Rep. McCaul: Interpreters in Afghanistan Being Executed

Rep. McCaul: Interpreters in Afghanistan Being Executed michael mccaul speaks at hearing Rep. Michael McCaul, R-Texas, testifies during a Republican-led forum on the origins of the COVID-19 virus at the U.S. Capitol on June 29, 2021, in Washington, D.C. (Kevin Dietsch/Getty Images)

By Jeffrey Rodack | Tuesday, 14 September 2021 07:51 AM

Rep. Michael McCaul, the ranking member on the House Foreign Affairs Committee, said the Taliban has already started to execute some of the 10,000 interpreters who worked with the U.S. in Afghanistan.

The Texas Republican’s comments came during an interview on CNN’s "The Situation Room" on Monday.

"The interpreters, who worked with our Special Forces, they are gone. The Taliban will not allow them to leave," he said. "These are the guys who worked right with our special forces. The Taliban views them as the worst of the worse because they betrayed, in their view, their country and they worked with the infidel."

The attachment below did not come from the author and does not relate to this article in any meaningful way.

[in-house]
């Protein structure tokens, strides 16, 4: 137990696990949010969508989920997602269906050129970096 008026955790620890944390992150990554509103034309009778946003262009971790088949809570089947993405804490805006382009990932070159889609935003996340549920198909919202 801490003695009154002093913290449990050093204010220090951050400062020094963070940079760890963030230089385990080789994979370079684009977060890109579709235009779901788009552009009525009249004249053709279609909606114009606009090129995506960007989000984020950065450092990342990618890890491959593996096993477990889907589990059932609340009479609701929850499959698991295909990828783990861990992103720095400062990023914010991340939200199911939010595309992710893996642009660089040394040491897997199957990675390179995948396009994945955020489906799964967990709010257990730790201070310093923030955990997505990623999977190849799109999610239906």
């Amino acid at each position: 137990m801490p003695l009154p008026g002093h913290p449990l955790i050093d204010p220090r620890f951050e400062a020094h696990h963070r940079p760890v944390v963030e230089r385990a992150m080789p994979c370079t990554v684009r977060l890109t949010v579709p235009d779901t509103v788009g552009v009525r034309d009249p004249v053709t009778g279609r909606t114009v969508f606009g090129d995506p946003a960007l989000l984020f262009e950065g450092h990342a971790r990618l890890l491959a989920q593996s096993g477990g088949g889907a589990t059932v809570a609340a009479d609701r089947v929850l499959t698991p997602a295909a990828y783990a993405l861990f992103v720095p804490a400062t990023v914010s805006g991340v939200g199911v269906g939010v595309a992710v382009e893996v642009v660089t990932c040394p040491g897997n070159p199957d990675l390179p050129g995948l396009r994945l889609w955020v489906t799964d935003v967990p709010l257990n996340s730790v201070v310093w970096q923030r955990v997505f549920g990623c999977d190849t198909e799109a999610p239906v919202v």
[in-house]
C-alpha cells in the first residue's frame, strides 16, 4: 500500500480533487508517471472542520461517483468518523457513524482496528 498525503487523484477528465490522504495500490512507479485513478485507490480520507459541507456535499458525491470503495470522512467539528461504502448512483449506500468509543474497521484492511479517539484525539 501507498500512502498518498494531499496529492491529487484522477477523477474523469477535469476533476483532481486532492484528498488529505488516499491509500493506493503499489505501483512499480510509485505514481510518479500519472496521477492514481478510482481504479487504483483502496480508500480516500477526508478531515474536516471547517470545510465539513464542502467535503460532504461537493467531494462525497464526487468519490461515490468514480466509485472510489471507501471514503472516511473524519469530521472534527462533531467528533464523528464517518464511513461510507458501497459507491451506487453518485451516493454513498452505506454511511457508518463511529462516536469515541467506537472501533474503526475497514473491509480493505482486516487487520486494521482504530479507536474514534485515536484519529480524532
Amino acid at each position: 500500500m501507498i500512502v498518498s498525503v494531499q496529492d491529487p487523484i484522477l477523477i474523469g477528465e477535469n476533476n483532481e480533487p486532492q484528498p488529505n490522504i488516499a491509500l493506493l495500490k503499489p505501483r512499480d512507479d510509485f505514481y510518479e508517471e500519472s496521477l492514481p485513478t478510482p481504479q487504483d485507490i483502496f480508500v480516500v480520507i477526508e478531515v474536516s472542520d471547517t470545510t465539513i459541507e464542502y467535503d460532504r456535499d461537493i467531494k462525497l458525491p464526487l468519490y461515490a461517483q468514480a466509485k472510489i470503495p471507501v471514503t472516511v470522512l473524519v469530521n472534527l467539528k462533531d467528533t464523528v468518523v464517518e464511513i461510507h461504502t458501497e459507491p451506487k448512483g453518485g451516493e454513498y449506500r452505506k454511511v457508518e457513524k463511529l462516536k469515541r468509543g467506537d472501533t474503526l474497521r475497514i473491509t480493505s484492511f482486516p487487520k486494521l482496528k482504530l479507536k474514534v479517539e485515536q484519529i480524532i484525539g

McCaul estimated there are about 10,000 interpreters still in Afghanistan. He noted that when you take into consideration the families involved, the number of people at risk is as high as 30,000.

CNN host Wolf Blitzer asked, "So, you think they’re going to be stuck? They’re never going to get out?"

McCaul replied: "They’re already being executed. We’re already getting stories of families and interpreters being executed by the Taliban."

And the congressman criticized the Biden administration for its withdrawal plan from Afghanistan.

"Had they done this sooner, this actually could have worked," he said. "But they waited for the last minute on the hopes that they had this peace deal with the Taliban."

But Secretary of State Antony Blinken told the Foreign Affairs Committee on Monday that the administration had prepared for worst-case scenarios in Afghanistan, AFP reported.

Blinken told the panel that officials were "intensely focused" on the safety of Americans.

"Even the most pessimistic assessments did not predict that government forces in Kabul would collapse while U.S. forces remained," he said.

"Nonetheless, we planned and exercised a wide range of contingencies."

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